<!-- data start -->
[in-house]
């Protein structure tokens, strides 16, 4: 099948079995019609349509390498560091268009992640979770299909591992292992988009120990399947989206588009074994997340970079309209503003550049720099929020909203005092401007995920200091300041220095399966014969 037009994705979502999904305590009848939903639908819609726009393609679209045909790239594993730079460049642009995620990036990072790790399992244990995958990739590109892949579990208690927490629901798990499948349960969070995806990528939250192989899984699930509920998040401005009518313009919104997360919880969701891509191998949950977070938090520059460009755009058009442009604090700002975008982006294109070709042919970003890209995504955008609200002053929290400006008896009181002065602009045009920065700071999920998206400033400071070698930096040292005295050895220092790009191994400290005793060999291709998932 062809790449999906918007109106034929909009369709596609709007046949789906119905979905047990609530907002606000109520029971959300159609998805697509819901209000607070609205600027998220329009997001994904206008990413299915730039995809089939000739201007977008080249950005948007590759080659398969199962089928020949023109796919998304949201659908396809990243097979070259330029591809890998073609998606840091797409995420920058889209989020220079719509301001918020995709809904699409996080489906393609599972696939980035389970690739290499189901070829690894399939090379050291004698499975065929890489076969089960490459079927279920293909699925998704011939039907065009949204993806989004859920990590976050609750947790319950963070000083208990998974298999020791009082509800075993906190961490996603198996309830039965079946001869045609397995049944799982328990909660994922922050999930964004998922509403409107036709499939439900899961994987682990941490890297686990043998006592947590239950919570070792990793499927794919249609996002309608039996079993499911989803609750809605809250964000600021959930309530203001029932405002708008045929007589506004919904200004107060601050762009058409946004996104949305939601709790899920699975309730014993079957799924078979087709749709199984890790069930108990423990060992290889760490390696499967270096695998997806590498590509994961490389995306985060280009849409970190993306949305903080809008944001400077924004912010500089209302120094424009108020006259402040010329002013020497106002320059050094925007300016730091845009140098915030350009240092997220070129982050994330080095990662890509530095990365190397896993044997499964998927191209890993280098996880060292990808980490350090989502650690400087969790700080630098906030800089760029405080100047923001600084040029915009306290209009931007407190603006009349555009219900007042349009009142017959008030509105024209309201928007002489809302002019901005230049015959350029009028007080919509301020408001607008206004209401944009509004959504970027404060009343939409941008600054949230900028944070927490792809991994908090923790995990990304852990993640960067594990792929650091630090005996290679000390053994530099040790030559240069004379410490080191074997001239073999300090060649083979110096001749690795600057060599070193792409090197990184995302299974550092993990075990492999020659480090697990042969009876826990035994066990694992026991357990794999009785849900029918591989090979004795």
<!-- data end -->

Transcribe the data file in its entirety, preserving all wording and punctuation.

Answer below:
[in-house]
């Protein structure tokens, strides 16, 4: 099948079995019609349509390498560091268009992640979770299909591992292992988009120990399947989206588009074994997340970079309209503003550049720099929020909203005092401007995920200091300041220095399966014969 037009994705979502999904305590009848939903639908819609726009393609679209045909790239594993730079460049642009995620990036990072790790399992244990995958990739590109892949579990208690927490629901798990499948349960969070995806990528939250192989899984699930509920998040401005009518313009919104997360919880969701891509191998949950977070938090520059460009755009058009442009604090700002975008982006294109070709042919970003890209995504955008609200002053929290400006008896009181002065602009045009920065700071999920998206400033400071070698930096040292005295050895220092790009191994400290005793060999291709998932 062809790449999906918007109106034929909009369709596609709007046949789906119905979905047990609530907002606000109520029971959300159609998805697509819901209000607070609205600027998220329009997001994904206008990413299915730039995809089939000739201007977008080249950005948007590759080659398969199962089928020949023109796919998304949201659908396809990243097979070259330029591809890998073609998606840091797409995420920058889209989020220079719509301001918020995709809904699409996080489906393609599972696939980035389970690739290499189901070829690894399939090379050291004698499975065929890489076969089960490459079927279920293909699925998704011939039907065009949204993806989004859920990590976050609750947790319950963070000083208990998974298999020791009082509800075993906190961490996603198996309830039965079946001869045609397995049944799982328990909660994922922050999930964004998922509403409107036709499939439900899961994987682990941490890297686990043998006592947590239950919570070792990793499927794919249609996002309608039996079993499911989803609750809605809250964000600021959930309530203001029932405002708008045929007589506004919904200004107060601050762009058409946004996104949305939601709790899920699975309730014993079957799924078979087709749709199984890790069930108990423990060992290889760490390696499967270096695998997806590498590509994961490389995306985060280009849409970190993306949305903080809008944001400077924004912010500089209302120094424009108020006259402040010329002013020497106002320059050094925007300016730091845009140098915030350009240092997220070129982050994330080095990662890509530095990365190397896993044997499964998927191209890993280098996880060292990808980490350090989502650690400087969790700080630098906030800089760029405080100047923001600084040029915009306290209009931007407190603006009349555009219900007042349009009142017959008030509105024209309201928007002489809302002019901005230049015959350029009028007080919509301020408001607008206004209401944009509004959504970027404060009343939409941008600054949230900028944070927490792809991994908090923790995990990304852990993640960067594990792929650091630090005996290679000390053994530099040790030559240069004379410490080191074997001239073999300090060649083979110096001749690795600057060599070193792409090197990184995302299974550092993990075990492999020659480090697990042969009876826990035994066990694992026991357990794999009785849900029918591989090979004795």